1. Inference Rules for Functional and Multivalued Dependencies
2. Fourth Normal Form Revisited
3. Nonadditive Join Decomposition into 4NF Relations

**Further Discussion of Multivalued Dependencies and 4NF**

We introduced and defined the concept of multivalued dependencies and
used it to define the fourth normal form in Section 15.6. Now we revisit MVDs
to make our treatment complete by stating the rules of inference on MVDs.

**1. Inference Rules for Functional and Multivalued Dependencies**

As with
functional dependencies (FDs), inference rules for multivalued dependencies
(MVDs) have been developed. It is better, though, to develop a unified
frame-work that includes both FDs and MVDs so that both types of constraints
can be considered together. The following inference rules IR1 through IR8 form a sound and complete set
for inferring functional and multivalued dependencies from a given set of
dependencies. Assume that all attributes are included in a *universal* rela-tion schema *R*
= {*A*_{1}, *A*_{2}, ..., *A _{n}*} and that

IR1 (reflexive rule for FDs): If *X* ⊇ *Y*, then *X* → *Y*.

IR2 (augmentation rule for FDs): {*X*
→ *Y*} |= *XZ* → *YZ*.

IR3 (transitive rule for FDs): {*X*
→ *Y*, *Y* → *Z*} |= *X* → *Z*.

IR4 (complementation rule for MVDs):
{*X*
→→ *Y*} |= {*X*
→→ (*R*
– (*X*
∪ *Y*))}.

IR5 (augmentation rule for MVDs): If *X* →→ *Y* and *W* ⊇ *Z*, then *WX* →→ *YZ.*

IR6 (transitive rule for MVDs): {*X*
→→ *Y*, *Y* →→ *Z*} |= *X* →→ (*Z* – *Y*).

IR7 (replication rule for FD to MVD):
{*X*
→ *Y*} |= *X* →→ *Y.*

IR8 (coalescence rule for FDs and
MVDs): If *X*
→→ *Y* and there exists *W* with the properties that (a) *W* ∩ *Y* is empty, (b) *W* → *Z*, and (c) *Y* ⊇ *Z*, then *X* → *Z.*

IR1 through IR3 are Armstrong’s inference rules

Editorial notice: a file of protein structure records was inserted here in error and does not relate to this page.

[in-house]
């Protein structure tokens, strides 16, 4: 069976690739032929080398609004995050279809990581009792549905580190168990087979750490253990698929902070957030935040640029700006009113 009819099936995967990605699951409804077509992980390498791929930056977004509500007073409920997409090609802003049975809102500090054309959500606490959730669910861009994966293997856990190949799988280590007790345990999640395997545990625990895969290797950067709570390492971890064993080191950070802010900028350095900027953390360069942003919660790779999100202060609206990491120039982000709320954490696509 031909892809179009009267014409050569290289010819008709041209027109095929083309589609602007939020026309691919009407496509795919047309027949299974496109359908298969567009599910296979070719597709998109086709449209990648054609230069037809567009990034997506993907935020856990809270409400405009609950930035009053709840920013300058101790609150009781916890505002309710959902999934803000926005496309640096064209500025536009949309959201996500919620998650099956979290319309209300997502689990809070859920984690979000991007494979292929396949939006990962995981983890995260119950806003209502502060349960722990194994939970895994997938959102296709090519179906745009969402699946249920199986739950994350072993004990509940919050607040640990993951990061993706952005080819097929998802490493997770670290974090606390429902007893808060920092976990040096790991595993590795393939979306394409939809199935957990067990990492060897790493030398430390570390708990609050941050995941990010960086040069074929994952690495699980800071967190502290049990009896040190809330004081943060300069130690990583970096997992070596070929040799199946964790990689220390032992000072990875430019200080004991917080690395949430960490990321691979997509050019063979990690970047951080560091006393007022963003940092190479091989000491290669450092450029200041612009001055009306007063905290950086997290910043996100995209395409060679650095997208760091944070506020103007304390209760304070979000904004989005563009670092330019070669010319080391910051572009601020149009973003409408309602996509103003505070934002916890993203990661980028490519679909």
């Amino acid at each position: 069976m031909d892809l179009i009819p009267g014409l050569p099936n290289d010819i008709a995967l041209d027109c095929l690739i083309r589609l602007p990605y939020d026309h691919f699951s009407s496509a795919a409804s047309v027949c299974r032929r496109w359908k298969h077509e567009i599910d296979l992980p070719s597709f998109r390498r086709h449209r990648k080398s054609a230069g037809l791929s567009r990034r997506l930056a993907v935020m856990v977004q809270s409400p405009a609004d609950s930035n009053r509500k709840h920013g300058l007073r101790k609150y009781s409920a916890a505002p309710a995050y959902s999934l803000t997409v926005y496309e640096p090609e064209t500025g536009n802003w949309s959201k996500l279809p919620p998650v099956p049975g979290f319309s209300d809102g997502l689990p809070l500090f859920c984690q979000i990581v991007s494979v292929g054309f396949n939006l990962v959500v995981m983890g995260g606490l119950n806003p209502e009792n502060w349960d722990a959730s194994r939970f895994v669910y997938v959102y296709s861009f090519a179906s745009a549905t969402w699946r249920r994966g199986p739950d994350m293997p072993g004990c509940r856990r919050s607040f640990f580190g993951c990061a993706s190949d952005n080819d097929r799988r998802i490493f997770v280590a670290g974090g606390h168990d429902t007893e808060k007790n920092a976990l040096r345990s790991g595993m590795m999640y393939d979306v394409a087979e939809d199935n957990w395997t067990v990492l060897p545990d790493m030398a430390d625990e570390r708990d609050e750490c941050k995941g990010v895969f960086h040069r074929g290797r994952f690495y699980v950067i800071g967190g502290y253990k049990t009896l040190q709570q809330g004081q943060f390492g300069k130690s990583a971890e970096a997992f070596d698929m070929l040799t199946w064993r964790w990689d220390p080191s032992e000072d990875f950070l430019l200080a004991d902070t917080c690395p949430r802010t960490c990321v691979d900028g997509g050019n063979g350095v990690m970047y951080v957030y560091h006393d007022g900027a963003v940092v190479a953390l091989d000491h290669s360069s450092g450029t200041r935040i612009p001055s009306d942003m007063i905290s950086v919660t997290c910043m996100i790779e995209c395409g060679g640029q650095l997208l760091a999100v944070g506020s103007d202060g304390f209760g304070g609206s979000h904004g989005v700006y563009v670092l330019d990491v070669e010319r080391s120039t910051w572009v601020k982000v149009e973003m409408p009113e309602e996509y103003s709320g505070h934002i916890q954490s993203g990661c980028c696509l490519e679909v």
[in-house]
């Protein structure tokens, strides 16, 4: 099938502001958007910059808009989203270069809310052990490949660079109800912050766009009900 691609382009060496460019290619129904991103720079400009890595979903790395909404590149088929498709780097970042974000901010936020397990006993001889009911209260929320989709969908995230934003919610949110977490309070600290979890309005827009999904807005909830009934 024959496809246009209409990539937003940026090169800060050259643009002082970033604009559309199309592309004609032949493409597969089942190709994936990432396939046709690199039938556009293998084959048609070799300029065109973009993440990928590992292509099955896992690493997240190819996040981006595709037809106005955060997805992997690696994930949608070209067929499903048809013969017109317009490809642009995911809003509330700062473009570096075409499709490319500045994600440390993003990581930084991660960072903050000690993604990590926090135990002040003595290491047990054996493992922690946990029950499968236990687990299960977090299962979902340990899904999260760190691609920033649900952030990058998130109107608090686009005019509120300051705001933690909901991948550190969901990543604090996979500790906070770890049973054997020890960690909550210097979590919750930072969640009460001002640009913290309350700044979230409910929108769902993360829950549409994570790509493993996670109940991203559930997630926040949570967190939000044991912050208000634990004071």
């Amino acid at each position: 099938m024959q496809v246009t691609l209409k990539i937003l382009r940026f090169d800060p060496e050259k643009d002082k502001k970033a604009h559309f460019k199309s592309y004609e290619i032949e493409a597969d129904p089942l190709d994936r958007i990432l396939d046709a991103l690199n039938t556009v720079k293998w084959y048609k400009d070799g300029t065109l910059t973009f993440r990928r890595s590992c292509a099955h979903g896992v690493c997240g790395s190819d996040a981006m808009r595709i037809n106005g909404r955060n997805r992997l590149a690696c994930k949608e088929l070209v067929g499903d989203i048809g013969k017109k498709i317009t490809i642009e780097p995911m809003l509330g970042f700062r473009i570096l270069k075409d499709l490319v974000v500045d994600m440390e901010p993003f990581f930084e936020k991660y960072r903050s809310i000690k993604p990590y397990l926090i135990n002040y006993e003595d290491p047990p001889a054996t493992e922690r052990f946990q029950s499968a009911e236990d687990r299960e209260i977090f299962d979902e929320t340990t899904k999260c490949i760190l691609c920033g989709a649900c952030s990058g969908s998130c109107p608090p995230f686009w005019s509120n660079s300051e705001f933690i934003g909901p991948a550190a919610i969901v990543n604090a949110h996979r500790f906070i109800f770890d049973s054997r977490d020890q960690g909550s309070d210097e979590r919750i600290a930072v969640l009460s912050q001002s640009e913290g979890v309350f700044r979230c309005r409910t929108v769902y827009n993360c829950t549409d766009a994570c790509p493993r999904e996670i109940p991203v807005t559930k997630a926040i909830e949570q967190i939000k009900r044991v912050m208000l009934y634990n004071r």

for FDs alone. IR4 through IR6 are inference
rules pertaining to MVDs only. IR7 and IR8 relate FDs and MVDs. In particular,
IR7 says that a functional
dependency is a *special case* of a
multivalued dependency; that is, every FD is also an MVD because it satisfies
the formal definition of an MVD. However, this equivalence has a catch: An FD *X* → *Y* is an MVD *X *→→* Y *with the* additional implicit restriction *that at most one value of* Y *is associated with each value of X.^{10}
Given a set *F* of functional and
multivalued dependencies specified on *R*
= {*A*_{1}, *A*_{2}, ..., *A _{n}*}, we can use IR1 through IR8 to infer the (complete) set of
all dependencies (functional or multivalued)

**2. Fourth Normal Form
Revisited**

We
restate the definition of **fourth normal
form** (**4NF**) from Section 15.6:

**Definition. **A relation schema** ***R*** **is in 4**NF **with respect to a set of dependencies *F* (that includes functional dependencies and multivalued
dependencies) if, for every *nontrivial*
multivalued dependency *X* →→ *Y* in *F*^{+}, *X* is a superkey for *R*.

To
illustrate the importance of 4NF, Figure 16.4(a) shows the EMP relation in Figure 15.15 with an
additional employee, ‘Brown’, who has three dependents (‘Jim’, ‘Joan’, and
‘Bob’) and works on four different projects (‘W’, ‘X’, ‘Y’, and ‘Z’). There are
16 tuples in EMP in
Figure 16.4(a). If we decompose EMP into EMP_PROJECTS and EMP_DEPENDENTS, as shown in Figure 16.4(b), we need to store a
total of only 11 tuples in
both relations. Not only would the decomposition save on storage, but the
update anomalies associated with multivalued dependencies would also be
avoided. For example, if ‘Brown’ starts working on a new additional project
‘P,’ we must insert *three *tuples in* *EMP—one for